1

I would like to use queuing because i think its best for my application. I have very limited experience in dual core programming all i want is to hopefully pass 32 bit numbers to the second core properly. queuing seems to be good because it makes sure that the second core who is receiving the data wont miss anything in the sequence if data comes in very fast and core 2 is not ready to process it.

But Im having trouble finding examples. I did find one but its for a runner queue, which i think is a bit different to what i want

Can anyone show me an example sketch? what i would really like to see is core 1 adding to the queue and core 2 retrieving and removing data from the queue

5
  • If all you want to pass is 32-bit numbers the FIFO is better suited to your needs.
    – Majenko
    Commented Nov 15, 2021 at 17:16
  • But that said, Queue or FIFO it's the same (you just have to create a queue before you use it). Push stuff on one end, and pop it off the other (both with optional blocking).
    – Majenko
    Commented Nov 15, 2021 at 17:18
  • @Majenko I did read about FIFO but decided not to because of the note in the sdk, it is suggested that you do not use the FIFO for your own purposes unless none of the above concerns apply; the majority of cases for transferring data between cores can be eqaully well handled by using a queue Do you have some simple examples of the queue i can look at?
    – DrakeJest
    Commented Nov 15, 2021 at 19:00
  • Yeah, I saw that after I posted the comment ;)
    – Majenko
    Commented Nov 15, 2021 at 19:17
  • @Majenko Do you think you can show me how to use queue sir? :)
    – DrakeJest
    Commented Nov 15, 2021 at 19:48

2 Answers 2

2

After digging around i was able to use the queue_t from the sdk. and here it is

queue_t queue;

typedef struct queueItem {
  uint32_t value;
} item;

const int QUEUE_LENGTH = 128;


void setup() { //CORE 1 setup

  Serial.begin(9600);
  while (!Serial);
  queue_init(&queue, sizeof(item), QUEUE_LENGTH); //initialize the queue

}

void loop() { //CORE 1 TIGHTLOOP

  queueItem temp;
  temp.value = random (1000);
  if (queue_try_add(&queue, &temp)) { //adding items to the queue
    Serial.print("ADDING:\t");
    Serial.println(temp.value);
  }

  else
    Serial.println("FIFO was full\n");
  delay(500);
}

void setup1() { // CORE2
}

void loop1() {  //CORE 2 TIGHTLOOP

  queueItem temp;
  while (queue_try_remove(&queue, &temp)) { //retrieving item from the queue and deleting it from the queue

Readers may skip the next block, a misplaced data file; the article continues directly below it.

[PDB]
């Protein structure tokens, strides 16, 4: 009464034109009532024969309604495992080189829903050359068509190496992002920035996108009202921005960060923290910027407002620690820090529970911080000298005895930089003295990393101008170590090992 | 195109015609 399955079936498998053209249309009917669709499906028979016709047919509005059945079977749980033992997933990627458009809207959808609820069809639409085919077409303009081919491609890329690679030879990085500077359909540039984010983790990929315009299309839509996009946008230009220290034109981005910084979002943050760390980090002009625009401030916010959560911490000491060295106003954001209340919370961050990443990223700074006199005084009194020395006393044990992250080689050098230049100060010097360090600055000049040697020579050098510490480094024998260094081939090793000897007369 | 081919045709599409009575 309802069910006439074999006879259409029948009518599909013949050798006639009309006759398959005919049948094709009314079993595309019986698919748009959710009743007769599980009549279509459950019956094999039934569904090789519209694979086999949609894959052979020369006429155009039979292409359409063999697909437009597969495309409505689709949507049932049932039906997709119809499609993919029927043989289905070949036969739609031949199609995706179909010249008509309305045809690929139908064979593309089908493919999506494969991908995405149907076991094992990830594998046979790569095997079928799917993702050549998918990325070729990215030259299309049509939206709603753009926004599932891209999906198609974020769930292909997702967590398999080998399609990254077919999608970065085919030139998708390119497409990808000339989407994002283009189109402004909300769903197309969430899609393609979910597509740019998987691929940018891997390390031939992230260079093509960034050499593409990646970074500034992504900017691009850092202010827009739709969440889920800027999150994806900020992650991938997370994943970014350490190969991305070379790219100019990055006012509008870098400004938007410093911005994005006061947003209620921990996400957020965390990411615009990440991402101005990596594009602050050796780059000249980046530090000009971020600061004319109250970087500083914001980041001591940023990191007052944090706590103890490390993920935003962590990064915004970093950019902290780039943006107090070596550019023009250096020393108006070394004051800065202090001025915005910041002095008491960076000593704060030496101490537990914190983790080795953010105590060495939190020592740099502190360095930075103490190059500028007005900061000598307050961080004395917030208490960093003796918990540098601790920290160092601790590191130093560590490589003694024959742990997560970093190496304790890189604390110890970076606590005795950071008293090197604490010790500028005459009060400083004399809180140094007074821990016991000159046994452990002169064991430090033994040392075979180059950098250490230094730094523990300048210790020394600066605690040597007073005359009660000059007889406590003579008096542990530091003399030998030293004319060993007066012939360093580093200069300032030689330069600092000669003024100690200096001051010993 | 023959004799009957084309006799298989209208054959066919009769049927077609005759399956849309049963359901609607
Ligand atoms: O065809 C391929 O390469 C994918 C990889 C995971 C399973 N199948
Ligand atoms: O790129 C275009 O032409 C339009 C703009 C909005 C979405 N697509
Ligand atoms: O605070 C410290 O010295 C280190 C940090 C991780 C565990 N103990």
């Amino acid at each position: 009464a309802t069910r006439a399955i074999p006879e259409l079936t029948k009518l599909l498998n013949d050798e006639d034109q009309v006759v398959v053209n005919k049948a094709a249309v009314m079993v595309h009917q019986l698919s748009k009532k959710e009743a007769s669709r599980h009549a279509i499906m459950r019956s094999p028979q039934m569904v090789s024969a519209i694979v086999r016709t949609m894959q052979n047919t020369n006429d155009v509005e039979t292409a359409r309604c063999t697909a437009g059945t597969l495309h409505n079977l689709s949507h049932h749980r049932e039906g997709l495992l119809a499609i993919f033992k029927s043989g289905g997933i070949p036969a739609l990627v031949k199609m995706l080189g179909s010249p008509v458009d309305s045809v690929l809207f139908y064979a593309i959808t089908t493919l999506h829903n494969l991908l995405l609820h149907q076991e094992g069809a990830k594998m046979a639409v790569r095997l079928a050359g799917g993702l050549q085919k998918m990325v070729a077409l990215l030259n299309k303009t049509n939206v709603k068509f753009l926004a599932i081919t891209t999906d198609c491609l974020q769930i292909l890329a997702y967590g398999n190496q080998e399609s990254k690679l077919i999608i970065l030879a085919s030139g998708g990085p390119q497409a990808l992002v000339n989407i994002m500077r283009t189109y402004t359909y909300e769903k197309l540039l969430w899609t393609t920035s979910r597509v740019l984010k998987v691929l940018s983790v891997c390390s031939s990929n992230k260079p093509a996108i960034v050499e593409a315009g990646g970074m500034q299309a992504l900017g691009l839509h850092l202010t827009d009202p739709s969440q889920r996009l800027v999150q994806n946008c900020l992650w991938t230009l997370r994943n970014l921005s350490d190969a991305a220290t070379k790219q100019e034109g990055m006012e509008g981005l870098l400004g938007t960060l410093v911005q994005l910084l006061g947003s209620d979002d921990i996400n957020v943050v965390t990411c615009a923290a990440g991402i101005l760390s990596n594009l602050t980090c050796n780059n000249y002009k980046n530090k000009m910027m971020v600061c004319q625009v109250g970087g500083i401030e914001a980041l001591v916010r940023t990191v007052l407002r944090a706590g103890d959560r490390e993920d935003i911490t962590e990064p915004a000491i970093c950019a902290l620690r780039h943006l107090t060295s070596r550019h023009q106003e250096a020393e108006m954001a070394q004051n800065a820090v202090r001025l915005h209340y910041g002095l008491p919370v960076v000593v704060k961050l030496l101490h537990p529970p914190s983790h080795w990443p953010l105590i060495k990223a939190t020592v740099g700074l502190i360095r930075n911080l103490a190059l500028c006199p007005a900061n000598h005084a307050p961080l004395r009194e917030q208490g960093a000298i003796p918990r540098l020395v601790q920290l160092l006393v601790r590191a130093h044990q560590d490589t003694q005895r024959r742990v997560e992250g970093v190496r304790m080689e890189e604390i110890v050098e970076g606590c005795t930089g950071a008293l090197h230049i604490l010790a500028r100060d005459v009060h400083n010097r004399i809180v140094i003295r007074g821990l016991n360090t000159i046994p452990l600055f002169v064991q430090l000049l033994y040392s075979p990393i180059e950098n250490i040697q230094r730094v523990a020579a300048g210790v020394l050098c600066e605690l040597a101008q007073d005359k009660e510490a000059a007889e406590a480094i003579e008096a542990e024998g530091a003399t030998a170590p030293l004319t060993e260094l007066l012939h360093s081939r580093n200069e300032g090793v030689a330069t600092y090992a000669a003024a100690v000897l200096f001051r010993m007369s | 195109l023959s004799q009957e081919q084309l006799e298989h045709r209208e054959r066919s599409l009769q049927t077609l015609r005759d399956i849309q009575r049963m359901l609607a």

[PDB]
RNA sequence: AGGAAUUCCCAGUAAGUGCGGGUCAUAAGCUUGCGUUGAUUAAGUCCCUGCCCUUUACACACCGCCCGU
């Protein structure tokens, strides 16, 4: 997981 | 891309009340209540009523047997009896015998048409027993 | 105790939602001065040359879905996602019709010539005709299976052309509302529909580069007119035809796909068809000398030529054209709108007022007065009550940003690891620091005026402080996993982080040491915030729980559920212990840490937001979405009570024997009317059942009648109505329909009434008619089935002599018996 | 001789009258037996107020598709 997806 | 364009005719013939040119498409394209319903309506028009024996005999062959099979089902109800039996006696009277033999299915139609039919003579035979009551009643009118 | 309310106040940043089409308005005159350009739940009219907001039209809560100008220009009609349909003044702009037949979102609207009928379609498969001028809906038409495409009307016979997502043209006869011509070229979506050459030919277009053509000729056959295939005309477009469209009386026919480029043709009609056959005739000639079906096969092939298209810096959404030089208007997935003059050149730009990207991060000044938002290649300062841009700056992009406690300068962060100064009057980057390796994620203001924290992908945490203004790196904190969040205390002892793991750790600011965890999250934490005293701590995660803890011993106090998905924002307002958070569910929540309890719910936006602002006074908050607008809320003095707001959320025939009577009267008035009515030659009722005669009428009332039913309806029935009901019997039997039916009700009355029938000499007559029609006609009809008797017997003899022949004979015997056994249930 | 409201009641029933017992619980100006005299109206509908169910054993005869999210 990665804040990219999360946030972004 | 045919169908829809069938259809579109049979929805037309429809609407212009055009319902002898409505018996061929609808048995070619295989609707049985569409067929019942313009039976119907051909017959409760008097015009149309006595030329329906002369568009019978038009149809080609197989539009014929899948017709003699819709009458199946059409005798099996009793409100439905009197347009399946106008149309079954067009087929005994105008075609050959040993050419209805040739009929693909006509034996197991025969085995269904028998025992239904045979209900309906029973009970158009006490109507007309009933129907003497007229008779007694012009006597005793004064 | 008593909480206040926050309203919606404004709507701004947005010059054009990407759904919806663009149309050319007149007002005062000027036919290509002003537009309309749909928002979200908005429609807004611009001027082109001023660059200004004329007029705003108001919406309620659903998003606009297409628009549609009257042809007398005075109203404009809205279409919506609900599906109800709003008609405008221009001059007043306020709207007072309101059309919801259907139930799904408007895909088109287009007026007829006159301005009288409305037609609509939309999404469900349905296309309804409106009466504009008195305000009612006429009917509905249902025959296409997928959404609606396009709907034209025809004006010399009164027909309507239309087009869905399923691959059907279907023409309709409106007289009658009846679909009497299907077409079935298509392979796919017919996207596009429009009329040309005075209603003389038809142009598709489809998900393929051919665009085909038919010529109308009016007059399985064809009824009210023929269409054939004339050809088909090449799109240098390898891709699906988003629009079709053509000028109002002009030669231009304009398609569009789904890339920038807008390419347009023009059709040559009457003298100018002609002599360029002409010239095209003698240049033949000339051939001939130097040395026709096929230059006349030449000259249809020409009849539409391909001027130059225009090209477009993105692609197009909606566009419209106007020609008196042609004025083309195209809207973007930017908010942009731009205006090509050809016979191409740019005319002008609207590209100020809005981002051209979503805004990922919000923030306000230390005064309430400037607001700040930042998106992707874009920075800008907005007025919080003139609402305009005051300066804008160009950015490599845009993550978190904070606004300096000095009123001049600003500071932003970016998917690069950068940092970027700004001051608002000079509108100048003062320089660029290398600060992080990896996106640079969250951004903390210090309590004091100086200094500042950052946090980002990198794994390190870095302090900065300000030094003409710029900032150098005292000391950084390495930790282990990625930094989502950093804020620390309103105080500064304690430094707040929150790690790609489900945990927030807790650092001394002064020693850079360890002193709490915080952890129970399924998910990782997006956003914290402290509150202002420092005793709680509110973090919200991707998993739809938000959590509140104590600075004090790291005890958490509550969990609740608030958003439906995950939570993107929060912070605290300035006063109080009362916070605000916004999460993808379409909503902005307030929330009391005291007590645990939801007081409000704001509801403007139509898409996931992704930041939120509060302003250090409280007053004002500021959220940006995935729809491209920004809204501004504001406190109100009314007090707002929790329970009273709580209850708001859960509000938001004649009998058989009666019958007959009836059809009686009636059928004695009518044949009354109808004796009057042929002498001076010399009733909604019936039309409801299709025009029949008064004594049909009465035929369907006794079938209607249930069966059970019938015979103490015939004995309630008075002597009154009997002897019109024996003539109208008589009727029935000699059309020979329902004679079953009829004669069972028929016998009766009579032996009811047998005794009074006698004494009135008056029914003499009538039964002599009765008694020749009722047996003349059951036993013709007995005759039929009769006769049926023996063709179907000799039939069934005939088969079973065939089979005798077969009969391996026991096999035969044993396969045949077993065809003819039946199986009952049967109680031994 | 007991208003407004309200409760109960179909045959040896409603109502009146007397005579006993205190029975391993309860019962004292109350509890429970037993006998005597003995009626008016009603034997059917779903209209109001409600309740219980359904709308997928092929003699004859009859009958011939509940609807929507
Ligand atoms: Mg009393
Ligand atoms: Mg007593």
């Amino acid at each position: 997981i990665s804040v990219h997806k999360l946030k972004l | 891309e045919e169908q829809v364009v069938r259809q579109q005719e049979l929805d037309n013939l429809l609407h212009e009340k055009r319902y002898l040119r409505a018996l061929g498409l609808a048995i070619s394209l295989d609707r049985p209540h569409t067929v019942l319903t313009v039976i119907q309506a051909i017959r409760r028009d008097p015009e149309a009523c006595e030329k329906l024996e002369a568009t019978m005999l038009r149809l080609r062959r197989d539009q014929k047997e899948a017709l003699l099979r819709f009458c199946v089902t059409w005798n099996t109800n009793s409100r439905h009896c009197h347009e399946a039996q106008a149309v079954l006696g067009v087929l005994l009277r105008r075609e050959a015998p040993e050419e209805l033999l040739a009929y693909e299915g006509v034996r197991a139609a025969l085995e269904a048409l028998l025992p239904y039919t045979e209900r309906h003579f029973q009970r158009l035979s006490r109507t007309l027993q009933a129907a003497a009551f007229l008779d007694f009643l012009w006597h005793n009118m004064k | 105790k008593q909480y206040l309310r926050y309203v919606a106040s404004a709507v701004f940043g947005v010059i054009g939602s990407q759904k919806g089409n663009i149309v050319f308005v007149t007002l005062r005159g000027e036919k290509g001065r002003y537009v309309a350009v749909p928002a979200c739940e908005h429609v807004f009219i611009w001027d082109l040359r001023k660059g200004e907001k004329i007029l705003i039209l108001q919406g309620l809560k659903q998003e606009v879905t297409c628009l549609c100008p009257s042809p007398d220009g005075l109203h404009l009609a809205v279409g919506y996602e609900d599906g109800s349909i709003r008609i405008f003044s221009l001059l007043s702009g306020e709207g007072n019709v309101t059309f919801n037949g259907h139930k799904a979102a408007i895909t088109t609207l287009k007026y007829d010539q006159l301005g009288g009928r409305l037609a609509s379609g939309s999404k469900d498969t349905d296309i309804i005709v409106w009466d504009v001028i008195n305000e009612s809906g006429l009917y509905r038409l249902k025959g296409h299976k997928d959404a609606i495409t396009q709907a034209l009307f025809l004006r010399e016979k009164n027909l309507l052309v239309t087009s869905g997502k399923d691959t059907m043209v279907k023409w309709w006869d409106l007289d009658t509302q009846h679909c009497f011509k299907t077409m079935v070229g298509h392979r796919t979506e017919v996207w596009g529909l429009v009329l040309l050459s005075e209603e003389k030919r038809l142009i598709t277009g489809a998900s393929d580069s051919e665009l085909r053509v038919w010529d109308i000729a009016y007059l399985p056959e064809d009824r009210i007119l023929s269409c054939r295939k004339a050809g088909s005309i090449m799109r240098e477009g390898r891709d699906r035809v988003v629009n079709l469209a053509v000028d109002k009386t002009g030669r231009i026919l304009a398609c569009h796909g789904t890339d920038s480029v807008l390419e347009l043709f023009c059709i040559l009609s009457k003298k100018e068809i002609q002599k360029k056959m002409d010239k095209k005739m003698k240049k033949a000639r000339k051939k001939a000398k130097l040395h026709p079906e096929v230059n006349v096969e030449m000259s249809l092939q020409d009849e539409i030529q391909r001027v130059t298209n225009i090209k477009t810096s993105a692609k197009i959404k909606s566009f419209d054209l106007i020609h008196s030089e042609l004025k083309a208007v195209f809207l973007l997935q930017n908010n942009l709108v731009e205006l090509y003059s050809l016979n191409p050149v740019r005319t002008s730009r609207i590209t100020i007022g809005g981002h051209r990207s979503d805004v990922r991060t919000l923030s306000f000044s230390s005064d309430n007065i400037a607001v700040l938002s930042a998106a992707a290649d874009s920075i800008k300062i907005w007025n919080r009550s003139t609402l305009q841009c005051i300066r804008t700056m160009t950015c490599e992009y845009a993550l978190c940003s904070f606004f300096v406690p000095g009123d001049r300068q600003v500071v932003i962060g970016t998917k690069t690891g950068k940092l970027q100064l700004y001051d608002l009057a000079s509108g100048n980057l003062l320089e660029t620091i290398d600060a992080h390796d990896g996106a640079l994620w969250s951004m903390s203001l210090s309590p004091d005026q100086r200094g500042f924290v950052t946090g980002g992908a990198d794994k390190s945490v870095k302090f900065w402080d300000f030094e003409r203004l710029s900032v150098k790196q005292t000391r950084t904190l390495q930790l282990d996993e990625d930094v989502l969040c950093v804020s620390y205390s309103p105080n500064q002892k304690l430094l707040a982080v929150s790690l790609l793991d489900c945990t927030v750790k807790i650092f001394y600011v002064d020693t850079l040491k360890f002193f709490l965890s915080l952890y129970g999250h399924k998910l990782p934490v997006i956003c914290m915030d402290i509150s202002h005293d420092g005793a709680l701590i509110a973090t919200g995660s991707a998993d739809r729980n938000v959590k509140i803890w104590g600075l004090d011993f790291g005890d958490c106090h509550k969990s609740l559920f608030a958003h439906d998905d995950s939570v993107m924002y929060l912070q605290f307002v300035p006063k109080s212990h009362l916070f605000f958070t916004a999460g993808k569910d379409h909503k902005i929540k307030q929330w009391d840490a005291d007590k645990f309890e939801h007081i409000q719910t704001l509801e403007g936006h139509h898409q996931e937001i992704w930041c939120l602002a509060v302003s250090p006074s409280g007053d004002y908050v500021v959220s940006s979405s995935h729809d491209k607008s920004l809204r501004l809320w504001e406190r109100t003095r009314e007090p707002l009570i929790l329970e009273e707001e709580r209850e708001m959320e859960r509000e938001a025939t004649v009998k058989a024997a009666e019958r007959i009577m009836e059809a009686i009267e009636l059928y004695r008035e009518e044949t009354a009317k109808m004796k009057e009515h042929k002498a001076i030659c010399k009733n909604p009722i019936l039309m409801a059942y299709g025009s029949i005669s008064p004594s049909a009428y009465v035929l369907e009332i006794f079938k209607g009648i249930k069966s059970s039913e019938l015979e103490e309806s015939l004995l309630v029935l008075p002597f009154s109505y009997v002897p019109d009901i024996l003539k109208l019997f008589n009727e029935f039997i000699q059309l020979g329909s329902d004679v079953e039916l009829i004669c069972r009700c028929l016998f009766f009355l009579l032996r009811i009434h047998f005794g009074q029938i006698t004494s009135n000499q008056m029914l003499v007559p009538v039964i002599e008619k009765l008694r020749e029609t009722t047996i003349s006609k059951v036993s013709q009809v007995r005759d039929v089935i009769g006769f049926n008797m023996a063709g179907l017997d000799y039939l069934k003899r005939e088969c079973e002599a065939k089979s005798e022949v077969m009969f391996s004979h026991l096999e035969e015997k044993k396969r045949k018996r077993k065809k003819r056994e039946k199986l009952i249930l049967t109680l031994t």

Serial.print("ITEM RETRIEVED:\t");
    Serial.println(temp.value);
  }

  delay(500);


}
1

This requires a thread-safe queue, where one thread writes to the queue, and another thread reads from the queue.

But I find that with a little care, you can just use a circular buffer where the consumer will increase the head, and the producer will increase the tail.

Something like this:

#define MAXSZ 80
static int buff[MAXSZ];
static int head=0;
static int tail=0;

bool full(void)  { return (tail+1)%MAXSZ == head; }
bool empty(void) { return head==tail; }
int  usage(void) { int num = tail-head; return num<0 ? num+MAXSZ : num; }


int produce(int val)
{
   if ( full() ) return -1;
   buff[tail] = val;
   tail = (tail+1)%MAXSZ;
   return 0; // signal success.
}

int consume(void)
{
   if ( empty() ) return -1;
   int val = buff[head];
   head = (head+1)%MAXSZ;
}

This will work as long as your compiler doesn't do crazy re-ordering of the operations, and as long as you only touch the head with the consumer, and only touch the tail with the producer. Also, the assignments of head/tail need to be atomic, not split up as: tail++ ; tail = tail%MAXSZ;

Come to think of it: if a small capacity suffices, like the 80 from the example code, I would use int8_t for head/tail, just in case writing an int to memory gets context-switched between writing the LSB and MSB parts. (I don't know RP2040 well enough to know if writing an int is atomic.)

5
  • So the buffer will just grow larger and larger as more data is transfered? Wont that eventually eat all the memory the more data is passed?
    – DrakeJest
    Commented Nov 15, 2021 at 19:26
  • No, the buffer in the example has 80 slots reserved, and will never use more memory. The used slots vary between 0 and 79, so you can't have the consumption lag too much, as the buffer will be full. Both the head and tail will wrap-around as they reach 80th index. Once you consume a value, its slot is now available for queuing in a new value.
    – Bram
    Commented Nov 15, 2021 at 19:30
  • How do i know how many are in queue? because from what i undestand looking at it, data in the buffer never gets deleted, just overwritten when the array wraps around.
    – DrakeJest
    Commented Nov 15, 2021 at 19:42
  • You can check for the number of valid elements by iterating through the queue from head to tail, counting the needed iterations until you reach the tail. An element is only valid, when its between head and tail (inclusive head, exclusive tail)
    – chrisl
    Commented Nov 15, 2021 at 19:58
  • @DrakeJest Just look at the distance between head/tail for the number of used slots. See the usage() function that I added.
    – Bram
    Commented Nov 15, 2021 at 20:42

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